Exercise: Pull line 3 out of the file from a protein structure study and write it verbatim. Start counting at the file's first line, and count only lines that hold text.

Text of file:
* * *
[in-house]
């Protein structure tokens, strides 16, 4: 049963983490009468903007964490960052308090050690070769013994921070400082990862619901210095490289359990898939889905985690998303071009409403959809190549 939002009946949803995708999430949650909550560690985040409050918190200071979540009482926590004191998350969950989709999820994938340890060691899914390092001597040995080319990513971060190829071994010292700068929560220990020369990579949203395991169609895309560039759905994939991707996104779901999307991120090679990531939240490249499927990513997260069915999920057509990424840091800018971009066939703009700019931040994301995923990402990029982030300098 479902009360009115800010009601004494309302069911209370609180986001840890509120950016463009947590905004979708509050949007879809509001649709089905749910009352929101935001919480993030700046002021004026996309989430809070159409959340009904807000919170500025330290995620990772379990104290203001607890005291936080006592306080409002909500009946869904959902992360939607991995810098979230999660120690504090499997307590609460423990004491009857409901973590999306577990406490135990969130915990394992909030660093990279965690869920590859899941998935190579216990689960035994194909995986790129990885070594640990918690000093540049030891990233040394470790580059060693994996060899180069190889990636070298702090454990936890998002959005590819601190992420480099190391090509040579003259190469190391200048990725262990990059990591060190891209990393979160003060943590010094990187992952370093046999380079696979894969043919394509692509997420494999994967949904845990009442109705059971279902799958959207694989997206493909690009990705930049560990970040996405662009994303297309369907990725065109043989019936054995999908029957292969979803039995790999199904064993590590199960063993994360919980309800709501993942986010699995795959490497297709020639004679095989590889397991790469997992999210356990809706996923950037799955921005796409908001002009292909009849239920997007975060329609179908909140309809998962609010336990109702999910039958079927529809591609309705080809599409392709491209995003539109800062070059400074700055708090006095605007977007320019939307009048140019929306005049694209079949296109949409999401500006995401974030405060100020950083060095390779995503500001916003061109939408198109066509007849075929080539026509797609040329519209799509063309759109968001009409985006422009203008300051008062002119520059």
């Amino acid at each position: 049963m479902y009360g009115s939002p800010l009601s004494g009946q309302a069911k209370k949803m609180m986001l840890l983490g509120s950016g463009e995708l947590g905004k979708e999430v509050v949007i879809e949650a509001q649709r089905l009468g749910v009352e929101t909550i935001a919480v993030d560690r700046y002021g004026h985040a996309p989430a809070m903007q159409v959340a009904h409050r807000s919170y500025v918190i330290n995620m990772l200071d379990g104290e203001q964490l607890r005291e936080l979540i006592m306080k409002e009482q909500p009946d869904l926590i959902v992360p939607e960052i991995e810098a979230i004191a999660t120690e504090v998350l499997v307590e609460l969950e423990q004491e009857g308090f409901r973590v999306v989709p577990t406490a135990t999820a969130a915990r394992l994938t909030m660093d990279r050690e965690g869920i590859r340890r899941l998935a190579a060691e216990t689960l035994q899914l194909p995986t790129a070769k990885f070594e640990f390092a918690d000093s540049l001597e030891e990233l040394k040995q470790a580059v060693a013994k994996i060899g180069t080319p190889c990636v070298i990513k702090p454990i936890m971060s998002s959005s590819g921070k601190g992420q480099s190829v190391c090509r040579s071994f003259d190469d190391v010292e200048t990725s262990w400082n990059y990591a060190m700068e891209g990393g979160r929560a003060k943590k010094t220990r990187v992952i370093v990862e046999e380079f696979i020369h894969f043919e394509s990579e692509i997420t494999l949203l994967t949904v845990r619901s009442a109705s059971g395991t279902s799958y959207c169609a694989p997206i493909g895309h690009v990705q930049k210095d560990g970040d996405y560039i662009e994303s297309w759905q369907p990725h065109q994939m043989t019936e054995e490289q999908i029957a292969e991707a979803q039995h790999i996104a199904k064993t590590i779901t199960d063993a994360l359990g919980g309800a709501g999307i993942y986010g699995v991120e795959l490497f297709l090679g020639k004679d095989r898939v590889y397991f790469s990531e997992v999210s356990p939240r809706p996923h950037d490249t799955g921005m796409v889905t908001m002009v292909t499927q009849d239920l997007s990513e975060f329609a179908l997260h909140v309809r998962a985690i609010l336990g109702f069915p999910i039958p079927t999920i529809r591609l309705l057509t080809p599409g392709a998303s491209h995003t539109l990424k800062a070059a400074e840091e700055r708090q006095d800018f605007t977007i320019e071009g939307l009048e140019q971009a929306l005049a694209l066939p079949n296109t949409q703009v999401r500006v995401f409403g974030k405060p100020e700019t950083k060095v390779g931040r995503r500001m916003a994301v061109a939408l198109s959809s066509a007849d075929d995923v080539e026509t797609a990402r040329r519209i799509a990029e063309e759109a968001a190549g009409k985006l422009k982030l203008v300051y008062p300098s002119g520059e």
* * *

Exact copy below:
């Amino acid at each position: 049963m479902y009360g009115s939002p800010l009601s004494g009946q309302a069911k209370k949803m609180m986001l840890l983490g509120s950016g463009e995708l947590g905004k979708e999430v509050v949007i879809e949650a509001q649709r089905l009468g749910v009352e929101t909550i935001a919480v993030d560690r700046y002021g004026h985040a996309p989430a809070m903007q159409v959340a009904h409050r807000s919170y500025v918190i330290n995620m990772l200071d379990g104290e203001q964490l607890r005291e936080l979540i006592m306080k409002e009482q909500p009946d869904l926590i959902v992360p939607e960052i991995e810098a979230i004191a999660t120690e504090v998350l499997v307590e609460l969950e423990q004491e009857g308090f409901r973590v999306v989709p577990t406490a135990t999820a969130a915990r394992l994938t909030m660093d990279r050690e965690g869920i590859r340890r899941l998935a190579a060691e216990t689960l035994q899914l194909p995986t790129a070769k990885f070594e640990f390092a918690d000093s540049l001597e030891e990233l040394k040995q470790a580059v060693a013994k994996i060899g180069t080319p190889c990636v070298i990513k702090p454990i936890m971060s998002s959005s590819g921070k601190g992420q480099s190829v190391c090509r040579s071994f003259d190469d190391v010292e200048t990725s262990w400082n990059y990591a060190m700068e891209g990393g979160r929560a003060k943590k010094t220990r990187v992952i370093v990862e046999e380079f696979i020369h894969f043919e394509s990579e692509i997420t494999l949203l994967t949904v845990r619901s009442a109705s059971g395991t279902s799958y959207c169609a694989p997206i493909g895309h690009v990705q930049k210095d560990g970040d996405y560039i662009e994303s297309w759905q369907p990725h065109q994939m043989t019936e054995e490289q999908i029957a292969e991707a979803q039995h790999i996104a199904k064993t590590i779901t199960d063993a994360l359990g919980g309800a709501g999307i993942y986010g699995v991120e795959l490497f297709l090679g020639k004679d095989r898939v590889y397991f790469s990531e997992v999210s356990p939240r809706p996923h950037d490249t799955g921005m796409v889905t908001m002009v292909t499927q009849d239920l997007s990513e975060f329609a179908l997260h909140v309809r998962a985690i609010l336990g109702f069915p999910i039958p079927t999920i529809r591609l309705l057509t080809p599409g392709a998303s491209h995003t539109l990424k800062a070059a400074e840091e700055r708090q006095d800018f605007t977007i320019e071009g939307l009048e140019q971009a929306l005049a694209l066939p079949n296109t949409q703009v999401r500006v995401f409403g974030k405060p100020e700019t950083k060095v390779g931040r995503r500001m916003a994301v061109a939408l198109s959809s066509a007849d075929d995923v080539e026509t797609a990402r040329r519209i799509a990029e063309e759109a968001a190549g009409k985006l422009k982030l203008v300051y008062p300098s002119g520059e």